One of many skills that young children develop is delayed gratification. Tapping and exploring the maple tree sap allows children to see the steps in developing syrup and build their patience skills. 

 

In the book The Last Child in the Woods, Richard Louv (2005) links the lack of nature in the lives of children to being part of a “wired generation.” He says attention disorders, depression (yes, in children), and obesity are all due to a “Nature Deficit.” This is an amazing book and a great resource for teachers. I encourage you to read it and bring more nature into your work with children

Kids love to dig and what’s more exciting than finding a Roly Poly? Supply the kids with shovels, magnifying glasses and bug containers and let them go to work. I purchased all of my supplies at the Dollar Store making it very reasonably priced. You could use recycled food containers and spoons found in your kitchen if you don’t have access to these materials.

Here are some fun facts about roly polies that you may not know:

You can explore habitats of all kinds of animals, bugs, or crustaceans. Try creating a roly poly habitat with children out of found materials. However, you also want to help children respect animals and their natural habitats. So make sure they know you ALWAYS put animals back in their natural habitats at the end of every day.

 

How will they be ready for kindergarten if they just spend their days outdoors playing?”

As educators we are often asked about kindergarten readiness by nervous parents, looking to give their children the best in an early childhood program. It is important that parents understand the vast amount of learning that is available when children are connected to nature. Young children learn primarily through their senses. The natural world, with its constantly changing and stimulating elements, provides the ultimate sensory learning environment.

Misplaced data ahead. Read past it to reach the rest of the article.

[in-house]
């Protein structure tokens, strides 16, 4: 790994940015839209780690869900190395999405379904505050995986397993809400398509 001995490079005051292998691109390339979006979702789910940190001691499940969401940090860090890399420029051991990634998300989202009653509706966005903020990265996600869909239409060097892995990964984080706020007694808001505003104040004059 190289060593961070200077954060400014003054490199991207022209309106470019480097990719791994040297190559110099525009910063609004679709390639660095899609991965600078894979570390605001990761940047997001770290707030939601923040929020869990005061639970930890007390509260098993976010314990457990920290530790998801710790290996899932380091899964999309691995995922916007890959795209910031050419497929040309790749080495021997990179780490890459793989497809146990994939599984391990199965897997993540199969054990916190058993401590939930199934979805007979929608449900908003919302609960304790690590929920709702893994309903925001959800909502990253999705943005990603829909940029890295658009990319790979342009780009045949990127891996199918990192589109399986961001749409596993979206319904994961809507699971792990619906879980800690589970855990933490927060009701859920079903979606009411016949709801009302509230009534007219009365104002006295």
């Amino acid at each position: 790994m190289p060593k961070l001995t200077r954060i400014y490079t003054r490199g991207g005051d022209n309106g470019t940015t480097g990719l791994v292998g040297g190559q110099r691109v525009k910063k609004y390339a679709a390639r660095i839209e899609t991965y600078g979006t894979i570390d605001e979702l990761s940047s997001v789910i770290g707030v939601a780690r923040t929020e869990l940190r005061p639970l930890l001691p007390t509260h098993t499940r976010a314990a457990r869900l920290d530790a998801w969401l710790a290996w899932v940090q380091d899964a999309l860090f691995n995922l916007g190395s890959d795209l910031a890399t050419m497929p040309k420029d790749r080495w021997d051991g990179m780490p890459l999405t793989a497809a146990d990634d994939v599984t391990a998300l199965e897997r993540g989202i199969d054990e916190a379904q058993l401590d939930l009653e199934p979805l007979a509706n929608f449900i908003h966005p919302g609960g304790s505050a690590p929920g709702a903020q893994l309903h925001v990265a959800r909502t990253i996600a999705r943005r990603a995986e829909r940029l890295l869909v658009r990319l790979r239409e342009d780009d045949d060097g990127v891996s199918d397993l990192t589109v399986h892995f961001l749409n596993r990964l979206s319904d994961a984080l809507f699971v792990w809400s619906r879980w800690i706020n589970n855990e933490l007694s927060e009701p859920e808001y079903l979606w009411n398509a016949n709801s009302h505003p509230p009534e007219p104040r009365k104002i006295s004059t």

Nature provides the ultimate sensory learning experiences.

When children use their senses as they explore their world through sensory play, they are actively building nerve connections in the brain’s pathways, which is crucial to brain development. And, when we slow down, we can also see all the learning and social skills that are being developed through play in nature.

The warm spring sun shines down on Elizabeth as she buries her nose in the fresh dandelions that surround her. James our sky watching investigator, points out the moving clouds and the moon that is visible this morning. Suddenly a flock of honking geese flies overhead, which instigates a group of children to run honking around the play yard flapping their arms.

Creating environments that give our youngest learners the time, space, and opportunities to explore and investigate will provide meaningful learning experiences. We can create engaging and wonder-filled environments that promote learning through all eight of their senses—auditory, gustatory, visual, olfactory, tactile, vestibular, proprioception, and interoception.

Auditory

“Listen! I hear a woodpecker!” calls Hudson, and the outdoor classroom quickly becomes calm as the children try to follow the sound of the pecking.

When children listen for and locate sounds in nature, it helps them understand that space is three dimensional. Birds call from high in the trees, the buzzing and humming of insects near plants on the ground attracts the attention of infants on their tummies. The children in our program often hear the horns of trains from across town or the steeple chimes from the college nearby, barking dogs in the neighborhood or the elementary students at recess down the block. These sounds force our children to slow down and follow the direction from which they came. By including bells, chimes, and your classroom musical instruments; you can add to the variety of sounds in your outdoor play space.